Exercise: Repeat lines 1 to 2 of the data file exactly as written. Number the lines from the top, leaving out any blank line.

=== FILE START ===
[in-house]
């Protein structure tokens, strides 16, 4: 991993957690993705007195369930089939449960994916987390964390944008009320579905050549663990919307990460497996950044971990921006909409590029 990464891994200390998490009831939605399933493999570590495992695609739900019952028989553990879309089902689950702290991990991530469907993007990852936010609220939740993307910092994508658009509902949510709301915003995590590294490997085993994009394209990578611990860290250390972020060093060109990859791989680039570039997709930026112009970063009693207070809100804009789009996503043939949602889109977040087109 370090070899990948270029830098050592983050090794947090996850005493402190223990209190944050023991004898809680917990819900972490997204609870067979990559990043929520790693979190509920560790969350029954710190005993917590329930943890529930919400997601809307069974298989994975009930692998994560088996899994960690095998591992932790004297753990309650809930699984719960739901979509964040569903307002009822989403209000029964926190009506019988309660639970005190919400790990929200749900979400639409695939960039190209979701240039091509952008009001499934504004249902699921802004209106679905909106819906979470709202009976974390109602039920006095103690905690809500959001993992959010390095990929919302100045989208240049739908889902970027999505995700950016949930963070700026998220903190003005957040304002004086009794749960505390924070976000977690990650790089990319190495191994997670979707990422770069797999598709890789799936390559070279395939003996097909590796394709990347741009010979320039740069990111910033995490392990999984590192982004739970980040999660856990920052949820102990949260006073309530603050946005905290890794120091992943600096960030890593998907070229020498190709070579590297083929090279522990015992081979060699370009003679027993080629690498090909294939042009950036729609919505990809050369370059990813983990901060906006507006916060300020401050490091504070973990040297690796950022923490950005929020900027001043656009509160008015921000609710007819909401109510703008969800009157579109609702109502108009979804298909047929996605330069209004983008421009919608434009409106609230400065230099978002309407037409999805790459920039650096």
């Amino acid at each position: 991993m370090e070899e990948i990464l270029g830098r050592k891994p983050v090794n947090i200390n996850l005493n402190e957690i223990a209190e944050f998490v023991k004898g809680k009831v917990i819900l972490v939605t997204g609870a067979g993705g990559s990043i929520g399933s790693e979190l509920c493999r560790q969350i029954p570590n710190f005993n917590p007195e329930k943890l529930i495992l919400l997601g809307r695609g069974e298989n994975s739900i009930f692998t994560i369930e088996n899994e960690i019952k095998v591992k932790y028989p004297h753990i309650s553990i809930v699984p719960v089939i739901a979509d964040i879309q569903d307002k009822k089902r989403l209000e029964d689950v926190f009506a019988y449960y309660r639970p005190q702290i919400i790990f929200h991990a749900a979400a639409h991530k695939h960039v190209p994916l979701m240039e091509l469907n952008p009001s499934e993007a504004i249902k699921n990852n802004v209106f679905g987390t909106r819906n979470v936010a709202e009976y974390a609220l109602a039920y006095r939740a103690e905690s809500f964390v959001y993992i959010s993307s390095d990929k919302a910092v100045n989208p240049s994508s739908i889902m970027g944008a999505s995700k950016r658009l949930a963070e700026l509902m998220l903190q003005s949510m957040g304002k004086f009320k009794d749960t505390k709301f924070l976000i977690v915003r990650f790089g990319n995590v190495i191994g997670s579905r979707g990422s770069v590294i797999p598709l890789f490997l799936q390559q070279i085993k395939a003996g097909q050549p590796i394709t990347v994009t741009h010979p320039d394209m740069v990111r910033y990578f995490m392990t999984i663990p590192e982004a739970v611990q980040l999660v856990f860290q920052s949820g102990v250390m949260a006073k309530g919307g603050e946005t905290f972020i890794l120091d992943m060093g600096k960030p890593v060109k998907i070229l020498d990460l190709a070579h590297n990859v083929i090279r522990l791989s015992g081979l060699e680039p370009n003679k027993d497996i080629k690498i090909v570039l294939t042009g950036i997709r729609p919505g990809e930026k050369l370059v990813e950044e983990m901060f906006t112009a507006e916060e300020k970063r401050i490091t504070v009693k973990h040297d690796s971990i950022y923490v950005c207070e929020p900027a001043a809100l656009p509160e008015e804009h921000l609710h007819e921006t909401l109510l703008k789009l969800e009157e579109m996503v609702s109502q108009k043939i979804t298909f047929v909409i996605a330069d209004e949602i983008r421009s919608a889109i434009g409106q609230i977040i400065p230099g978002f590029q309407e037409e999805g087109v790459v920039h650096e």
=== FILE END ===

[in-house]
């Protein structure tokens, strides 16, 4: 991993957690993705007195369930089939449960994916987390964390944008009320579905050549663990919307990460497996950044971990921006909409590029 990464891994200390998490009831939605399933493999570590495992695609739900019952028989553990879309089902689950702290991990991530469907993007990852936010609220939740993307910092994508658009509902949510709301915003995590590294490997085993994009394209990578611990860290250390972020060093060109990859791989680039570039997709930026112009970063009693207070809100804009789009996503043939949602889109977040087109 370090070899990948270029830098050592983050090794947090996850005493402190223990209190944050023991004898809680917990819900972490997204609870067979990559990043929520790693979190509920560790969350029954710190005993917590329930943890529930919400997601809307069974298989994975009930692998994560088996899994960690095998591992932790004297753990309650809930699984719960739901979509964040569903307002009822989403209000029964926190009506019988309660639970005190919400790990929200749900979400639409695939960039190209979701240039091509952008009001499934504004249902699921802004209106679905909106819906979470709202009976974390109602039920006095103690905690809500959001993992959010390095990929919302100045989208240049739908889902970027999505995700950016949930963070700026998220903190003005957040304002004086009794749960505390924070976000977690990650790089990319190495191994997670979707990422770069797999598709890789799936390559070279395939003996097909590796394709990347741009010979320039740069990111910033995490392990999984590192982004739970980040999660856990920052949820102990949260006073309530603050946005905290890794120091992943600096960030890593998907070229020498190709070579590297083929090279522990015992081979060699370009003679027993080629690498090909294939042009950036729609919505990809050369370059990813983990901060906006507006916060300020401050490091504070973990040297690796950022923490950005929020900027001043656009509160008015921000609710007819909401109510703008969800009157579109609702109502108009979804298909047929996605330069209004983008421009919608434009409106609230400065230099978002309407037409999805790459920039650096």